News Release

Santa Ana College Transfer Rate Jumps 19 Percent

​Dance Department Boosts Student Success

(Santa Ana)—As many families still grapple with the impact of a depressed economy, they wonder how they can afford college tuition for their sons and daughters. And if they opt for community colleges, will this choice represent a dead end? The story of one department at Santa Ana College proves that community college can indeed be a pathway to success.

Last year, college and university transfers from Santa Ana College increased 19 percent, according to the National Student Clearinghouse. A total of 2,096 students transferred to the California State University system, the University of California system, or private or out-of-state institutions.

The SAC Dance Department is a reflection of just how diligently community colleges work to get their students coveted transfer spots. This year, those efforts paid off in a big way. The department’s transfer rate skyrocketed some 133 percent. The number of transfer students may seem small at seven, but their success rate is high considering that there are about 30 dance majors at the college.

“Our students are focused and ambitious,” said Eve Kikawa, chair of SAC’s dance department. “As a department, our philosophy is to encourage our students to transfer and to complete a B.F.A. (Bachelor of Fine Arts) and a M.F.A. (Master of Fine Arts).”

To encourage student success, the SAC Foundation helped get students to the American College Dance Festival (ACDF). The ACDF provides the venue for students of dance to participate in performances, workshops, panels, and master classes taught by instructors from around the region. It also gives the students an opportunity to be seen.

Such was the case for 20-year-old Gabriel Mata. For him, this spring’s ACDF at Modesto Junior College also served as an audition for the San Jose State University (SJSU) dance program. And, fortunately, SJSU liked what they saw. So much so, that Mata has secured a full tuition scholarship for the fall. Without the scholarship, transferring would have been very difficult for the high-energy dancer who lives with his mother in one room in Santa Ana.

Mata started dancing in high school. He remembered going to a dance audition with a friend who told him he couldn’t dance. He tried out anyway. Although his audition was not successful, he was inspired to begin taking dance classes at Santa Ana High School in his junior year. In his senior year, he auditioned again for the Santa Ana High School Dance Team and was accepted.

“Back then, I wasn’t expecting to do much after high school,” he said. “My parents didn’t graduate from high school and so I couldn’t see much past it either.”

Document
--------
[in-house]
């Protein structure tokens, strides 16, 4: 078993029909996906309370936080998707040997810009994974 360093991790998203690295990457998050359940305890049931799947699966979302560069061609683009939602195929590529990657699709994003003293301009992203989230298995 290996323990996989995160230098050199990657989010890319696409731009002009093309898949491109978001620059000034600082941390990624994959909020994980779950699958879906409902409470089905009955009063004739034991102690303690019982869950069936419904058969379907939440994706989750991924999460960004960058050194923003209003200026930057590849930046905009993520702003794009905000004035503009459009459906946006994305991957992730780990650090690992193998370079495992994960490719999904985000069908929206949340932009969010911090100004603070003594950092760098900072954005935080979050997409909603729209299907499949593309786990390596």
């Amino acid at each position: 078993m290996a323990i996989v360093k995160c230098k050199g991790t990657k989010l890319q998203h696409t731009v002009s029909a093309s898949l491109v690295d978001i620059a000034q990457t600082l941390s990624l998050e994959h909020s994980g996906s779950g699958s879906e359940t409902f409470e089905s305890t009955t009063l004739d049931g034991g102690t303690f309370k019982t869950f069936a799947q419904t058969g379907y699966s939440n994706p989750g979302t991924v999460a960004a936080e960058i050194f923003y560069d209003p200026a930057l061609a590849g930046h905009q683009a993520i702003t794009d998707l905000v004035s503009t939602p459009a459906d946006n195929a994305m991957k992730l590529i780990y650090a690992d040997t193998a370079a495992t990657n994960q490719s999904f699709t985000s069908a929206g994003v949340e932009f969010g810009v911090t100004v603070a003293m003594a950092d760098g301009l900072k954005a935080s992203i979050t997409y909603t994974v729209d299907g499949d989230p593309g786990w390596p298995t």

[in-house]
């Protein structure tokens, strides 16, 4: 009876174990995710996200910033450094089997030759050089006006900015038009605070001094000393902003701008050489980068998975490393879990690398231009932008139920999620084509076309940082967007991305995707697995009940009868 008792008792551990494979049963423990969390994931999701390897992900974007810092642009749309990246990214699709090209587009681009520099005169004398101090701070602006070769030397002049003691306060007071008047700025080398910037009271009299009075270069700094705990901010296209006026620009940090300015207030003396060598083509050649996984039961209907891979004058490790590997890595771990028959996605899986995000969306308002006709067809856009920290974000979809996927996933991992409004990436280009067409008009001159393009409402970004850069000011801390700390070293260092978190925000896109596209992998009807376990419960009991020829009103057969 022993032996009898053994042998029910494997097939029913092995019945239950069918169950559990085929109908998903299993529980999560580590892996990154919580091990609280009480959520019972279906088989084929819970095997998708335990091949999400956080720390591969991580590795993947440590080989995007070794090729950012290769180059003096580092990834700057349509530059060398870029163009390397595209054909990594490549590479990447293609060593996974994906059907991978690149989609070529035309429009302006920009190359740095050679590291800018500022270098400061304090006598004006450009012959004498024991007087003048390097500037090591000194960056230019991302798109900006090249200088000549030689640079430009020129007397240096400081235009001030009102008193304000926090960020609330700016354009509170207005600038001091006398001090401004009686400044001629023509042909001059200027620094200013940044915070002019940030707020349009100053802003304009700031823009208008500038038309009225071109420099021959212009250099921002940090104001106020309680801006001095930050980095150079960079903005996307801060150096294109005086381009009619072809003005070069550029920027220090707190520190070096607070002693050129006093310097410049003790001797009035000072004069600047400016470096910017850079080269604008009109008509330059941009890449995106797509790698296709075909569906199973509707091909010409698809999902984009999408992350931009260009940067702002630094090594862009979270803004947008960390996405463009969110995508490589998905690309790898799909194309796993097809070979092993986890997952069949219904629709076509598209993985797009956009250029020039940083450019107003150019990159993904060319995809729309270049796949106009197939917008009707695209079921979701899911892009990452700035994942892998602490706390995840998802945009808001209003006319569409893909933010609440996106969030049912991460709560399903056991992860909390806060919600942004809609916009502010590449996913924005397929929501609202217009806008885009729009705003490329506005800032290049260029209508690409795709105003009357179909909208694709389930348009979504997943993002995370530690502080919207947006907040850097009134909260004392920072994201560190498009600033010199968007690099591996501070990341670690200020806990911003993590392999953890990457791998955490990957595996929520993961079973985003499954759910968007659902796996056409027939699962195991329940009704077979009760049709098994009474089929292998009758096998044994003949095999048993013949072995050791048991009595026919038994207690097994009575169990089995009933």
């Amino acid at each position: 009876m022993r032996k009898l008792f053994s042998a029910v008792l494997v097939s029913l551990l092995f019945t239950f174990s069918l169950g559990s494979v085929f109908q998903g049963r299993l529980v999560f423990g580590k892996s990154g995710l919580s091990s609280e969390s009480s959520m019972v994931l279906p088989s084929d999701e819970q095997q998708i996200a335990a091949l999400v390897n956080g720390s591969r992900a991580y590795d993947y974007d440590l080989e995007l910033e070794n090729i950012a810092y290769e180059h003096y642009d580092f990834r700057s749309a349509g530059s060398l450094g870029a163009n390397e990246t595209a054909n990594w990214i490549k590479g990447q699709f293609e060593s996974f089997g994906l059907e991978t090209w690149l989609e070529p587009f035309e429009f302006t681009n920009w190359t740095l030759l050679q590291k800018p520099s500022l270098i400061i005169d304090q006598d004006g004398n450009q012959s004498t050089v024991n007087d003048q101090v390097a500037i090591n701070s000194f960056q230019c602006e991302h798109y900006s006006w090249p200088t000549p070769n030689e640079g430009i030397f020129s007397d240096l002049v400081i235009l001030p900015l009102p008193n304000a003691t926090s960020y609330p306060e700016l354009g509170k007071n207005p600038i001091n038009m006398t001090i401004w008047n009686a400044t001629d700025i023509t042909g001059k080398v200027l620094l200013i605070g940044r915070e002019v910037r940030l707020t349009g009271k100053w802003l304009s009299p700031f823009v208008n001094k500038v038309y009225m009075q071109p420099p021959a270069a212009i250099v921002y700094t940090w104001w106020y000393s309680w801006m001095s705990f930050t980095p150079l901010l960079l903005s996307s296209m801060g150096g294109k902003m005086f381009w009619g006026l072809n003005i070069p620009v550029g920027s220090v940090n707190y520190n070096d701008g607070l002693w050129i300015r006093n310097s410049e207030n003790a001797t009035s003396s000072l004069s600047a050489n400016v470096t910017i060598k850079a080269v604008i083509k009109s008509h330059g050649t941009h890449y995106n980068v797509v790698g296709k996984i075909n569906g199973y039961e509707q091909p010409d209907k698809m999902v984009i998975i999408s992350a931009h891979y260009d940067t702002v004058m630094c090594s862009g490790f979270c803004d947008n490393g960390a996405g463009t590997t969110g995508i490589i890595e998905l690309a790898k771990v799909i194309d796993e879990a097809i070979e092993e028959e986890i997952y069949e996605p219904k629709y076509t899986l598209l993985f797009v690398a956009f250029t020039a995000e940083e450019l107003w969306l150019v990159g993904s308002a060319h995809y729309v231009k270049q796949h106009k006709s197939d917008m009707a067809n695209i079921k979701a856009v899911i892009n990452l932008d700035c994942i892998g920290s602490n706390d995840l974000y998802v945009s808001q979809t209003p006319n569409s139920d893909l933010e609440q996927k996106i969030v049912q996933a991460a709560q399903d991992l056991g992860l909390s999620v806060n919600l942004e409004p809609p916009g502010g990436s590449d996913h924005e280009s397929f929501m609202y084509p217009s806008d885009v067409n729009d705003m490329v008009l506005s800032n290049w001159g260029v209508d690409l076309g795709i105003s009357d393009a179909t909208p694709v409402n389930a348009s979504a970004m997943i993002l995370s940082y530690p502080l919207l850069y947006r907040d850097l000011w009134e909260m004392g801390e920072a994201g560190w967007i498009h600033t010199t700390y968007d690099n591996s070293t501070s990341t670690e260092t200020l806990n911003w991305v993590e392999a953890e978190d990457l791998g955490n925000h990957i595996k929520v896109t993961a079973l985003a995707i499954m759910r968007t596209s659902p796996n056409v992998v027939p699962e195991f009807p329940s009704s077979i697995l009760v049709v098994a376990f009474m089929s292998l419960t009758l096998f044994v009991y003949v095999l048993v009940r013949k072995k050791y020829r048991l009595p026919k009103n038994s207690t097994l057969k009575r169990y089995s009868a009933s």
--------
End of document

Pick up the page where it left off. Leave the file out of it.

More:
Nevertheless, he made his way to SAC where he has been encouraged and motivated by the faculty. “The professors are like my second mothers. They’ve even paid for my summer programs,” he said.

He carries a 3.62 grade point average. In addition to dance, he has studied biology, chemistry, political science, and psychology, as well as other general education requirements.

Although his main passion is modern dance, which he says has helped bring him out his shell; he is looking forward to taking a double major at SJSU in dance and nutrition. Why nutrition? A high school dance teacher emphasized how important good nutrition is to good dance performance—a lesson that has stuck with him. As such, he doesn’t indulge in soda, junk food or coffee and he starts the day with a nutritious breakfast to get him through his dance moves. And he is hungry for more knowledge in the field.

“From where I was back in high school to where I am now, it’s the polar opposite. I still can’t believe that I’m transferring,” said Mata.

After finishing his higher education, he said he might return to Southern California. At the same time, there was a twinkle in his eye when he talked about the possibility of New York City.

The following SAC students—all Santa Ana residents—have been accepted as transfer students to the following dance programs:

    • Sara Arvizu: California State University, Fullerton
    • Fidel Beltran: CSULB
    • Angelica Camacho: CSULB
    • Evelyn Cortes: CSULB
    • Rocio Cruz: CSULB
    • Leticia Garcia: San Jose State University
    • Gabriel Mata: San Jose State University

For more information on the Santa Ana College dance program, contact Eve Kikawa at (714) 564-5641 or visit

About the Rancho Santiago Community College District
The mission of the Rancho Santiago Community College District (RSCCD) is to respond to the educational needs of an ever-changing community and to provide programs and services that reflect academic excellence. Santa Ana College and Santiago Canyon College are public community colleges of RSCCD, which serve the residents of Anaheim Hills, East Garden Grove, Irvine, Orange, Santa Ana, Tustin and Villa Park. Both colleges provide education for academic transfer and careers, courses for personal and professional development, customized training for business and industry, and programs to train nurses, firefighters and law enforcement personnel.

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Contact: Judy Iannaccone

Phone: (714) 480-7503